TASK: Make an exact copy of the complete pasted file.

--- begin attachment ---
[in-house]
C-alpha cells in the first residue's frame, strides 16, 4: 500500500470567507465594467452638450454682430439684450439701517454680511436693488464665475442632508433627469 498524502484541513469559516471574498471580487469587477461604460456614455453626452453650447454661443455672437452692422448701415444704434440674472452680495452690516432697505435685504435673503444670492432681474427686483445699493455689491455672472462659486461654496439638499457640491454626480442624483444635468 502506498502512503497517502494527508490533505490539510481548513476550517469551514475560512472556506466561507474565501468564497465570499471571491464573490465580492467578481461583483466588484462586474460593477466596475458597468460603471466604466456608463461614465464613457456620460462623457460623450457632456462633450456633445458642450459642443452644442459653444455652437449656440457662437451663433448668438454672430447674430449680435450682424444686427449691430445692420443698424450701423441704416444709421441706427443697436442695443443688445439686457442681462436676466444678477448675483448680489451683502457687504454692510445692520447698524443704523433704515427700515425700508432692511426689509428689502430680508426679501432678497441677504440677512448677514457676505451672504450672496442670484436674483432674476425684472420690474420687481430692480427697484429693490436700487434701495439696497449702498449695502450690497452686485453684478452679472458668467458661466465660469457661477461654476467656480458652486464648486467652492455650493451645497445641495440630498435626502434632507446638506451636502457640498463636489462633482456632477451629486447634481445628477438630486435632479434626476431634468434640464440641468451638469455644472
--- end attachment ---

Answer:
[in-house]
C-alpha cells in the first residue's frame, strides 16, 4: 500500500470567507465594467452638450454682430439684450439701517454680511436693488464665475442632508433627469 498524502484541513469559516471574498471580487469587477461604460456614455453626452453650447454661443455672437452692422448701415444704434440674472452680495452690516432697505435685504435673503444670492432681474427686483445699493455689491455672472462659486461654496439638499457640491454626480442624483444635468 502506498502512503497517502494527508490533505490539510481548513476550517469551514475560512472556506466561507474565501468564497465570499471571491464573490465580492467578481461583483466588484462586474460593477466596475458597468460603471466604466456608463461614465464613457456620460462623457460623450457632456462633450456633445458642450459642443452644442459653444455652437449656440457662437451663433448668438454672430447674430449680435450682424444686427449691430445692420443698424450701423441704416444709421441706427443697436442695443443688445439686457442681462436676466444678477448675483448680489451683502457687504454692510445692520447698524443704523433704515427700515425700508432692511426689509428689502430680508426679501432678497441677504440677512448677514457676505451672504450672496442670484436674483432674476425684472420690474420687481430692480427697484429693490436700487434701495439696497449702498449695502450690497452686485453684478452679472458668467458661466465660469457661477461654476467656480458652486464648486467652492455650493451645497445641495440630498435626502434632507446638506451636502457640498463636489462633482456632477451629486447634481445628477438630486435632479434626476431634468434640464440641468451638469455644472